Tougher question than it sounds. E.g., did you realize that by some definitions Jupiter is a star? (And I’m talking astrophysics, not “well, it’s a point of light, so…”) Under gravational contraction and possibly radioactives in its core, Jupiter emits at a temperature 100 K what it would be at from insolation alone.
Star: Mass of hydrogen, helium, and admixtures of heavier elements powered by nuclear fusion of some sort, with at least some visible light emitted (not reflected). Includes as special cases white dwarfs and neutron stars, which technically don’t meet first half of definition.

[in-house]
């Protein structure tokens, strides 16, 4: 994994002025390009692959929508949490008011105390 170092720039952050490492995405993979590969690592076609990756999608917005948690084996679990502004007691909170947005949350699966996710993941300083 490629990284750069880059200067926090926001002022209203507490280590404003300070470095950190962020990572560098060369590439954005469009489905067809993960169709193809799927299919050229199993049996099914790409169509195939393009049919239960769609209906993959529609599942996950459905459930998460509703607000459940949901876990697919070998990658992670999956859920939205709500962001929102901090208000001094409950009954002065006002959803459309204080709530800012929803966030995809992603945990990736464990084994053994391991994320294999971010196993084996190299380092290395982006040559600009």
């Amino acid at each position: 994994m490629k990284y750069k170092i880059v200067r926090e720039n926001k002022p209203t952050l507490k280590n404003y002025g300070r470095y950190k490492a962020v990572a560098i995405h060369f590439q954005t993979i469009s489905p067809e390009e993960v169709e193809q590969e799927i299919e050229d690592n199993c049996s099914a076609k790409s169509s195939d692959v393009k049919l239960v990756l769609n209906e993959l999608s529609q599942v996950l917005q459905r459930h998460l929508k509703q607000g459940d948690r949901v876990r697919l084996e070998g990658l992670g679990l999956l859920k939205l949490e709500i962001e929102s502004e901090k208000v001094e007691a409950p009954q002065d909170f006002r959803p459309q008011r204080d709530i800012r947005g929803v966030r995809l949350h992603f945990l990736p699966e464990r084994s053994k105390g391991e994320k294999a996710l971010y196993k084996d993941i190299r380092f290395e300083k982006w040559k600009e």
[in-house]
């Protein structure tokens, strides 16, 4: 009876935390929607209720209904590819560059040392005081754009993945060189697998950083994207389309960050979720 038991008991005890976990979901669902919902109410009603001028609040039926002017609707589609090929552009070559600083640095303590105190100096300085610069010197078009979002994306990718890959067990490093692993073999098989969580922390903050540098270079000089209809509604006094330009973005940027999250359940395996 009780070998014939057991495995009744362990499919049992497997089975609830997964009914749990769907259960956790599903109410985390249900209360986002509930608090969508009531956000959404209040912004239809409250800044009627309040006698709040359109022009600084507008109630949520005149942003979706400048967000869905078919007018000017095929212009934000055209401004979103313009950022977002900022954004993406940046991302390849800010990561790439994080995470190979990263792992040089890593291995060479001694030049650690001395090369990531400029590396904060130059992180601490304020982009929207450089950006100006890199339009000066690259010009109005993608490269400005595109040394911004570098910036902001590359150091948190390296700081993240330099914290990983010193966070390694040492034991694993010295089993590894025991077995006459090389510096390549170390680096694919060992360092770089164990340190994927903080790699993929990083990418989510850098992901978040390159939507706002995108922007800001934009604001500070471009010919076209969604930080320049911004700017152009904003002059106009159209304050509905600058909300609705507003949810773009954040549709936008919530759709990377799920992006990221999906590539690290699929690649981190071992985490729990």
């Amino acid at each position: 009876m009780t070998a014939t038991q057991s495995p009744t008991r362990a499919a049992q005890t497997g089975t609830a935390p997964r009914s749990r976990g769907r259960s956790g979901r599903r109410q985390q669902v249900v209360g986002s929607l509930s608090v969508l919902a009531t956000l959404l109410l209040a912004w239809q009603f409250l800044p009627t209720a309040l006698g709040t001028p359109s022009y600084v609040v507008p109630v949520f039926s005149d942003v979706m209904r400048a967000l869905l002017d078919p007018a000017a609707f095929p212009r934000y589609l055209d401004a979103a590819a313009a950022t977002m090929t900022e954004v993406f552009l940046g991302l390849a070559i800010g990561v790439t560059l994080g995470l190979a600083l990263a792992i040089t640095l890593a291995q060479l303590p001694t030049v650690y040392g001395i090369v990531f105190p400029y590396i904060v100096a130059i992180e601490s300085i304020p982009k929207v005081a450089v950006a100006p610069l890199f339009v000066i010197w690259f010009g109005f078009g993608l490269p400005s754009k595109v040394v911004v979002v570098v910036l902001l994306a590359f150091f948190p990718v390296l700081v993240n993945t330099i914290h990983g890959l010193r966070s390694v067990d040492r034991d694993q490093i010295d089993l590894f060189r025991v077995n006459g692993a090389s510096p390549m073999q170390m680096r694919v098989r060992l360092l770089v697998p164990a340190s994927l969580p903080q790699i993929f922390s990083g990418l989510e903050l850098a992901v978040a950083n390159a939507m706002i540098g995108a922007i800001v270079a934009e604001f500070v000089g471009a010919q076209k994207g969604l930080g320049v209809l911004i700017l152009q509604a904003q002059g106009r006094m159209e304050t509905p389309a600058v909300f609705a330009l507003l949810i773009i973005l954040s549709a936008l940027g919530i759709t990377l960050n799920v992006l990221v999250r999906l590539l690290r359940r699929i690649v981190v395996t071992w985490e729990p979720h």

Brown dwarf: Composed as with star but does not undergo nuclear fusion. Radiates in infrared from gravitation and radioactives. Shines if at all by reflected light.
Giant planet: Composed as with star but does not radiate measurably. Shines as with brown dwarf.
Terrestrial planet: Composed of rock and/or metal. May also have atmosphere and perhaps hydrosphere if heavy enough. Shines as with brown dwarf. Minimum size: over 1,000 km radius.
Asteroid: Resembles terrestrial planet (but without atmosphere). Maximum size: under 1,000 km radius.
Iceball: Composed of frozen volatiles, possibly with rock/metal admixture.
Under this definition, the Solar System has:
1 star, 1 brown dwarf, 3 giant planets, 4
terrestrial planets, ~1,000 asteroids, and ~100 known iceballs.